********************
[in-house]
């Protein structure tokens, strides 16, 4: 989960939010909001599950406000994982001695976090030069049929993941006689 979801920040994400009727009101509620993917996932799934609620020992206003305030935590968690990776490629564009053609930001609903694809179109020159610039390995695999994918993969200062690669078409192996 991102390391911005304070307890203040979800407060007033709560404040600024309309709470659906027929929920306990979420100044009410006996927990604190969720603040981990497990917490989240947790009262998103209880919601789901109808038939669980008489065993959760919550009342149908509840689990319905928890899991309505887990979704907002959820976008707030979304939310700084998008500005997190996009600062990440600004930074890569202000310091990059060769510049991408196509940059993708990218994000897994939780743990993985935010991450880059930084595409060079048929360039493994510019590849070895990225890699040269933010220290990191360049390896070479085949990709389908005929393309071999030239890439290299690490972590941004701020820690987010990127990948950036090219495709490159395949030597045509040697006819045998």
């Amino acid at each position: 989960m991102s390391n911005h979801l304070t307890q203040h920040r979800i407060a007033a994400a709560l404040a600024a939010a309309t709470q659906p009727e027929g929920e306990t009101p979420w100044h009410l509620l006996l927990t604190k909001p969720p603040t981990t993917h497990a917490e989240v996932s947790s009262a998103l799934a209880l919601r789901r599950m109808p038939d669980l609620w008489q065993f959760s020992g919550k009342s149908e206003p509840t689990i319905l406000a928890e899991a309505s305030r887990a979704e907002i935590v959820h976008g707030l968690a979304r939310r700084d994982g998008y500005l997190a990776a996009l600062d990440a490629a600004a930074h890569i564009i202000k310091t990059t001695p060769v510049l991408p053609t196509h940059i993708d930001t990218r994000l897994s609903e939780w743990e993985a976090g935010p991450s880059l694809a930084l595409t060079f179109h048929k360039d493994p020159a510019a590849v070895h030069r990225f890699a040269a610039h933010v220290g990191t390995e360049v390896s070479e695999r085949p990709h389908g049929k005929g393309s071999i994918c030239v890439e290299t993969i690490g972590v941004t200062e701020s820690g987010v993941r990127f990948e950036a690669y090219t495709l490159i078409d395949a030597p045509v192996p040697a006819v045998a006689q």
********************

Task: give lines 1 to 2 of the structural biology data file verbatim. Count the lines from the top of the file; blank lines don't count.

[in-house]
């Protein structure tokens, strides 16, 4: 989960939010909001599950406000994982001695976090030069049929993941006689 979801920040994400009727009101509620993917996932799934609620020992206003305030935590968690990776490629564009053609930001609903694809179109020159610039390995695999994918993969200062690669078409192996 991102390391911005304070307890203040979800407060007033709560404040600024309309709470659906027929929920306990979420100044009410006996927990604190969720603040981990497990917490989240947790009262998103209880919601789901109808038939669980008489065993959760919550009342149908509840689990319905928890899991309505887990979704907002959820976008707030979304939310700084998008500005997190996009600062990440600004930074890569202000310091990059060769510049991408196509940059993708990218994000897994939780743990993985935010991450880059930084595409060079048929360039493994510019590849070895990225890699040269933010220290990191360049390896070479085949990709389908005929393309071999030239890439290299690490972590941004701020820690987010990127990948950036090219495709490159395949030597045509040697006819045998």